7:02am. Ryan is lying next to me, slowly rejoining the world. I took him to bed with me for some morning cuddles; he fell back asleep instead. Now I have the privilege of watching him wake up and truly greet the day. It may be my very favourite thing to do.
He opens his eyes and waits – for what, I’m not sure, but he waits. It’s raining outside. The light from the window is gentler this morning as it first brushes his eyes. He stares at the leaves on our tree in silent reverence. It’s true, they really are a wonder.
A few minutes pass. Heaven. He finally turns to me, pauses to recalibrate, and smiles. My baby boy is here. We take his sleep sac off, then the jammies and the sopping diaper. I barely have time to do up the fresh diaper before my gentle waker is on his belly practicing his crawling. He’s instantly everywhere. The energy is bursting out of him full throttle.
It’s now 7:14 and I wonder how on earth I’m going to keep my spirited boy entertained (and quiet!!) so that daddy can have a sleep-in downstairs. Hmm.
And then I see it: the Jolly Jumper. That should last us a good 15 minutes.
Letting go is difficult. Transitions are difficult. Slowing down can be excruciating.
I’ve spent the majority of the last two weeks at home resting, reading, watching movies, reading, resting, watching movies…
As I learn to settle into this new (temporary and transitional) phase of my life and let go of my former super-charged schedule, I keep mulling over these words:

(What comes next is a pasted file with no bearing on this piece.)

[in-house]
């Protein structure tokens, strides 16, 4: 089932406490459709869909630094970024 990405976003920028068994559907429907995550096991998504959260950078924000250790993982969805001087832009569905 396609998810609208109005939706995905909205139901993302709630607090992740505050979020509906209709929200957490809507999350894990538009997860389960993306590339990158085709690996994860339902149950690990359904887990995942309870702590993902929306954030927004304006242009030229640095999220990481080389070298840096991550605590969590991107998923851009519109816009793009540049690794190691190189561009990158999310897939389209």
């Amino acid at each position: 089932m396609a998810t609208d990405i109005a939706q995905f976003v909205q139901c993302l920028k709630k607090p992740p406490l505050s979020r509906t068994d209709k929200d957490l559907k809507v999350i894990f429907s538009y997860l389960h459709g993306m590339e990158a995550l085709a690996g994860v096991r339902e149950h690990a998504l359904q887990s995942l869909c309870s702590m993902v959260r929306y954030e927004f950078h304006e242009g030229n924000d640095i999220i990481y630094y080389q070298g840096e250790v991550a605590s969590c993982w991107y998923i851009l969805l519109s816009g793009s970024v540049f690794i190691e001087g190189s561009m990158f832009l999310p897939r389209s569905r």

“What if one day you realized the best moments in life come in the mundane, everyday moments? But you were only fully present on special occasions… And someday, I’ll be grateful I didn’t miss my life.”
It’s Sunday afternoon and the pre-workweek overwhelm has started to creep in.
For the past few weeks, I’ve been bouncing around like a ping pong ball. Meeting. Ping. Other meeting. Pong. Meeting somewhere else. PING! Awkward in-between half an hour at my desk. PONG! The worst part is, I feel like despite the busyness and the overwhelm, I’ve accomplished a whole heck of not much.
A colleague recently lent me Tim Ferriss’s The 4-Hour Workweek. I’m about 50 pages in and am floored by this book. It’s exactly what I needed.
The passage I just can’t shake has to do with the 80/20 principle – that “80% of results come from 20% of effort and time”.
If that’s true, why are we so busy? Because it seems a task will swell in perceived importance and complexity in relation to the amount of time it’s allotted. With the dinosaur 9-5 workday, we’ve got ourselves a lot of time to fill…
Translation: it’s unnecessary. At least 80% or so is.
“Being busy is a form of laziness – lazy thinking and indiscriminate action. […] It’s easy to get caught in a flood of minutiae, and the key to not feeling rushed is remembering that lack of time is actually lack of priorities.” Sigh. Yup.
All of this busyness has robbed me of my effectiveness, but more importantly, it’s also robbed me of my time to dream. More on that soon.
I found myself in a cafe yesterday, drinking a delicious Americano and eating a scrumptious brownie, waiting for one of my best good friends, contemplating life in my journal.
I do this often.
I wrote these words, “I love my life. I truly and utterly love my life. It’s strange, this contentment, and the silence that is left after the panic to fix things disappears.”
And then a nervousness crept in – what if I lose all of this?
This reaction is a product of a lot that has happened in my life and I think, on some level, it’s natural. We all fear change. And, like it or not, we could lose it all at any moment – we could lose our jobs, lose our partners, get sick. The bottom can drop out and we can’t control how or when.
So what’s left? What do we do?
Simple: cherish every single moment. Accept its fleetingness and give it an extra squeeze of love.